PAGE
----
Nor yet the mariner 32, his blood inflamed
To every eye; but how much more to his
Round whom the bed of sickness long diffused
Its melancholy gloom! how doubly fair
When first with fresh-born vigour he inhales
The balmy breeze, and feels the blessed sun
Warm at his bosom, from the springs of life
Chasing oppressive damps and languid pain.
Akenside. Pleasures of Imagination, ii. 88.
32 So by a calenture misled
The mariner with rapture sees
On the smooth ocean's azure bed
Enamel'd fields and verdant trees;
With eager haste he longs to rove
In that fantastic scene, and thinks
It must be some enchanted grove,-
And in he leaps and down he sinks.
Swift. South Sea.
With acrid salts; his very heart athirst
at Nature in her green array.
Upon the ship's tall side he stands, possess'd
With visions prompted by intense desire;
Fair fields appear below, such as he left
Far distant, such as he would die to find,—
He seeks them headlong, and is seen no more.
The spleen is seldom felt where Flora reigns; 455
The lowering eye, the petulance, the frown,
And sullen sadness that o'ershade, distort,
And mar the face of beauty, when no cause
For such immeasurable woe appears,
These Flora banishes, and gives the fair
Sweet smiles and bloom less transient than her own.
It is the constant revolution stale
And tasteless, of the same repeated joys 33,
That palls and satiates, and makes languid life
A pedler's pack, that bows the bearer down.
Health suffers, and the spirits ebb; the heart
Recoils from its own choice,-at the full feast
Is famish'd,-finds no music in the song,
No smartness in the jest, and wonders why.
Yet thousands still desire to journey on,
Though halt and weary of the path they tread.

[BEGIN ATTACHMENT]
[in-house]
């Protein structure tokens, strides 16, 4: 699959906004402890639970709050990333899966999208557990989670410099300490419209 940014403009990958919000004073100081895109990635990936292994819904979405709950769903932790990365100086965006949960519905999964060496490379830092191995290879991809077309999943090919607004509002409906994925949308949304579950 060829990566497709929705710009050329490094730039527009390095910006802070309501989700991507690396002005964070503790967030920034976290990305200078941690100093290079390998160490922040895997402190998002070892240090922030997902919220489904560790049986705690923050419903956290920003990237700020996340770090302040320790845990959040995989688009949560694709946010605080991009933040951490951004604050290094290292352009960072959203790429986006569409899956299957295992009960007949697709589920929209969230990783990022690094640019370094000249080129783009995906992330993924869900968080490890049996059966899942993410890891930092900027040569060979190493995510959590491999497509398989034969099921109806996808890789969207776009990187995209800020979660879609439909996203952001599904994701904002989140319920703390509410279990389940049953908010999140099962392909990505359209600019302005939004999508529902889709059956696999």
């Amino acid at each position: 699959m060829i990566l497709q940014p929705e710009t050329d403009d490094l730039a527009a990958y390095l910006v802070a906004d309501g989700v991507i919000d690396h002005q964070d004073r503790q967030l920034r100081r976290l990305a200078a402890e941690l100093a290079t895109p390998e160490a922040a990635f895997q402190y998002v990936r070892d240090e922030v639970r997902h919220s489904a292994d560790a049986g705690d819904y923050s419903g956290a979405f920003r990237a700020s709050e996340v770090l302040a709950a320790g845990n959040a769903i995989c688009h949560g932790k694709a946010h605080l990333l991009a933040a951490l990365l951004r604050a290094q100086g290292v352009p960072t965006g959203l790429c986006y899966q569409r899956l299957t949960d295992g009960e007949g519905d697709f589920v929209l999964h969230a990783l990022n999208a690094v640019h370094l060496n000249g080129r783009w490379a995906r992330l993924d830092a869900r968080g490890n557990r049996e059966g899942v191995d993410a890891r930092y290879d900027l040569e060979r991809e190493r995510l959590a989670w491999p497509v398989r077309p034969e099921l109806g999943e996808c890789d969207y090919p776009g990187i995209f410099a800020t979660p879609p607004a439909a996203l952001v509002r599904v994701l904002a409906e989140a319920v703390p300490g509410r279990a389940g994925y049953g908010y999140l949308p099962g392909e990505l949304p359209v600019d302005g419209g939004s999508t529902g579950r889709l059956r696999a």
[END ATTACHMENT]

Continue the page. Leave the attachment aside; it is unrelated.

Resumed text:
The paralytic who can hold her cards
But cannot play them, borrows a friend's hand
To deal and shuffle, to divide and sort
Her mingled suits and sequences, and sits
Spectatress both and spectacle, a sad
33 Like cats in air pumps, to subsist we strive
On joys too thin to keep the soul alive.
And silent cypher, while her proxy plays.
Others are dragg'd into the crowded room
Between supporters; and once seated, sit
Through downright inability to rise,
Till the stout bearers lift the corpse again 34.
These speak a loud memento. Yet even these
Themselves love life, and cling to it, as he
That overhangs a torrent to a twig.
They love it, and yet loathe it; fear to die,
Yet scorn the purposes for which they live.
Then wherefore not renounce them? No-the dread,
The slavish dread of solitude that breeds
Reflection and remorse, the fear of shame,
And their inveterate habits, all forbid.
Whom call we gay? That honour has been long The boast of mere pretenders to the name. The innocent are gay;—the lark is gay That dries his feathers saturate with dew Beneath the rosy cloud, while yet the beams Of day-spring overshoot his humble nest. The peasant too, a witness of his song, Himself a songster, is as gay as he.
But save me from the gaiety of those
Whose head-aches nail them to a noonday bed;
And save me too from theirs whose haggard eyes
Flash desperation, and betray their pangs
the gay assembly's gayest room Is but an upper story to some tomb.
35 And farewell merry heart,
The gift of guiltlesse minds.
Spenser. Epitaph on Sir P. Sidney.